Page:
defaults: { _controller: myBundle:Default:contact }

Finally, our controller (with the contact action) should look like :

<?php

namespace myapplication\myBundle\Controller;

use Symfony\Bundle\FrameworkBundle\Controller\Controller;
use Symfony\Component\HttpFoundation\Request;

class DefaultController extends Controller
{
    public function contactAction(Request $request)
    {
        // Create the form according to the FormType created previously.
        // And give the proper parameters
        $form = $this->createForm('myapplication\myBundle\Form\ContactType',null,array(
            // To set the action use $this->generateUrl('route_identifier')
            'action' => $this->generateUrl('myapplication_contact'),
            'method' => 'POST'
        ));

        if ($request->isMethod('POST')) {
            // Refill the fields in case the form is not valid.
            $form->handleRequest($request);

            if($form->isValid()){
                // Send mail
                if($this->sendEmail($form->getData())){

                    // Everything OK, redirect to wherever you want ! :
                    
                    return $this->redirectToRoute('redirect_to_somewhere_now');
                }else{
                    // An error ocurred, handle
                    var_dump("Errooooor :(");
                }
            }
        }

        return $this->render('myBundle:Default:contact.html.twig', array(
            'form' => $form->createView()
        ));
    }

    private function sendEmail($data){
        $myappContactMail = 'mycontactmail@mymail.com';
        $myappContactPassword = 'yourmailpassword';
        
        // In this case we'll use the ZOHO mail services.
        // If your service is another, then read the following article to know which smpt code to use and which port
        // http://ourcodeworld.com/articles/read/14/swiftmailer-send-mails-from-php-easily-and-effortlessly
        $transport = \Swift_SmtpTransport::newInstance('smtp.zoho.com', 465,'ssl')
            ->setUsername($myappContactMail)
            ->setPassword($myappContactPassword);

        $mailer = \Swift_Mailer::newInstance($transport);
        
        $message = \Swift_Message::newInstance("Our Code World Contact Form ". $data["subject"])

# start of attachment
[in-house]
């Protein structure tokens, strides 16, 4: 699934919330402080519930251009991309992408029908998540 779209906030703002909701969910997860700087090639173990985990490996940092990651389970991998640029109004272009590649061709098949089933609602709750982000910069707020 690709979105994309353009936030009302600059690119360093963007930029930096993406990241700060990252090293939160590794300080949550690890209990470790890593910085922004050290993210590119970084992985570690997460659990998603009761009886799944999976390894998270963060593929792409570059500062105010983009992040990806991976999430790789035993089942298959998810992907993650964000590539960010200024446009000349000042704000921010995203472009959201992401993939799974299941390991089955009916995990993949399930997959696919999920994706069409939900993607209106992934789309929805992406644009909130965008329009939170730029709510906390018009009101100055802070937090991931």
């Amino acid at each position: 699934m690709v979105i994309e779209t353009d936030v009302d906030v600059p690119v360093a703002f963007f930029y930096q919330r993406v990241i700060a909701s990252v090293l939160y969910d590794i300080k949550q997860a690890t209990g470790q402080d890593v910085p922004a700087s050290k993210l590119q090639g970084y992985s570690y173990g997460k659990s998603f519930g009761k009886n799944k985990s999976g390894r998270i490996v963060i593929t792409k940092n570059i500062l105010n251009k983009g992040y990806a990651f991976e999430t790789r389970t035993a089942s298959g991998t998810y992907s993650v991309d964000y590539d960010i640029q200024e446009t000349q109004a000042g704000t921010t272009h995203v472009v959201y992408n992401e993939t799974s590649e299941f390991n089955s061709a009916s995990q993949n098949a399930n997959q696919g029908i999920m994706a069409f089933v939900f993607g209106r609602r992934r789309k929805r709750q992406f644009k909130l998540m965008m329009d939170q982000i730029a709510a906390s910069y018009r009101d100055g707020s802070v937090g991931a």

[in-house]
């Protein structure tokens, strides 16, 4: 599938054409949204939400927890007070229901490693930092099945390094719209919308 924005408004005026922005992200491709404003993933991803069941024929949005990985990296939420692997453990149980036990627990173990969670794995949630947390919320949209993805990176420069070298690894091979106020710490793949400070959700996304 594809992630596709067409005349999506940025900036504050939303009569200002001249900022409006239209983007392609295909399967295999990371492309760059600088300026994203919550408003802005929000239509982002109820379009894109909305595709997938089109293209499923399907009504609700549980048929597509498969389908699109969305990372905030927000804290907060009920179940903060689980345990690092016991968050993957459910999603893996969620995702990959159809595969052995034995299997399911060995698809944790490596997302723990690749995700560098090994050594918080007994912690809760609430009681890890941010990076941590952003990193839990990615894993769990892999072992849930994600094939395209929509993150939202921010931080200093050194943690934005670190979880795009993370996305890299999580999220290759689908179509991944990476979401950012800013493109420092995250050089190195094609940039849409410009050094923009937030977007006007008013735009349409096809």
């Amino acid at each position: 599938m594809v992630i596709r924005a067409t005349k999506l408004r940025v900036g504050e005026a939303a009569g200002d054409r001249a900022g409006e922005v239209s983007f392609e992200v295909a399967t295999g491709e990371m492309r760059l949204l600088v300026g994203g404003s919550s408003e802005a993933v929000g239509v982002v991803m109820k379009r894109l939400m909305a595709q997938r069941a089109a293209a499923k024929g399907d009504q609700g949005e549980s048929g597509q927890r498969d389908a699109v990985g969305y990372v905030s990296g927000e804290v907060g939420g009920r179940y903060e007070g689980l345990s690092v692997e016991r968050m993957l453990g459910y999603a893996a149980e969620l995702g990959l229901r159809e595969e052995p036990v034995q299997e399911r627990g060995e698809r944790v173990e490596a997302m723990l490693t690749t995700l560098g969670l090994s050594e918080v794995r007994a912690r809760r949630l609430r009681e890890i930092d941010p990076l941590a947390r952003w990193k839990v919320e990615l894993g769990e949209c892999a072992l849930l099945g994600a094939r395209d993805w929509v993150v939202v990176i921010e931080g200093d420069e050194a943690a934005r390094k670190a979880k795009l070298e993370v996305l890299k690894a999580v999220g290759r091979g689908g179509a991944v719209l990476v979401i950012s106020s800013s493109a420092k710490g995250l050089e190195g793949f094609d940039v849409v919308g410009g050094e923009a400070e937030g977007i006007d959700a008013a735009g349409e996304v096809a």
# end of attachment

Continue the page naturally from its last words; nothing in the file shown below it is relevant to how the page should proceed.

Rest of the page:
->setFrom(array($myappContactMail => "Message by ".$data["name"]))
        ->setTo(array(
            $myappContactMail => $myappContactMail
        ))
        ->setBody($data["message"]."<br>ContactMail :".$data["email"]);
        
        return $mailer->send($message);
    }
}

The contactAction is a normal and typical symfony 3 Form. It validates if the form has been submitted with the POST method, then it checks if the given constraints given in the ContactType are correct. If they're valid, proceed to send the email using the sendEmail function.

FormType symfony 3

Conclusion

  • Note that the sendEmail function is a straight-forward implementation use of SwiftMailer. We've just used the implementation with Zoho Mail, if you use another email provider you need to change the SMTP address and check if your service requires SSL. You can read how to send mails from SwiftMailer to different emails providers in this article. In the function, you just need to change the mail variable and the password and you'll receive an email sent from the same direction that you receive (mymail@mail.com sends to mymail@mail.com).
  • You can add more fields easily to your form in the FormType, to retrieve them in the sendEmail function (which becomes an array from $form->getData) use it's key value.
  • You can use Google Recaptcha in your forms too if you want to prevent robots etc. Read the following article to learn how to implement recaptcha in a Symfony 3 form.
  • The use of the Symfony Form component is more reliable than implement a form by yourself without CSRF protection and it provides an easy way to handle errors.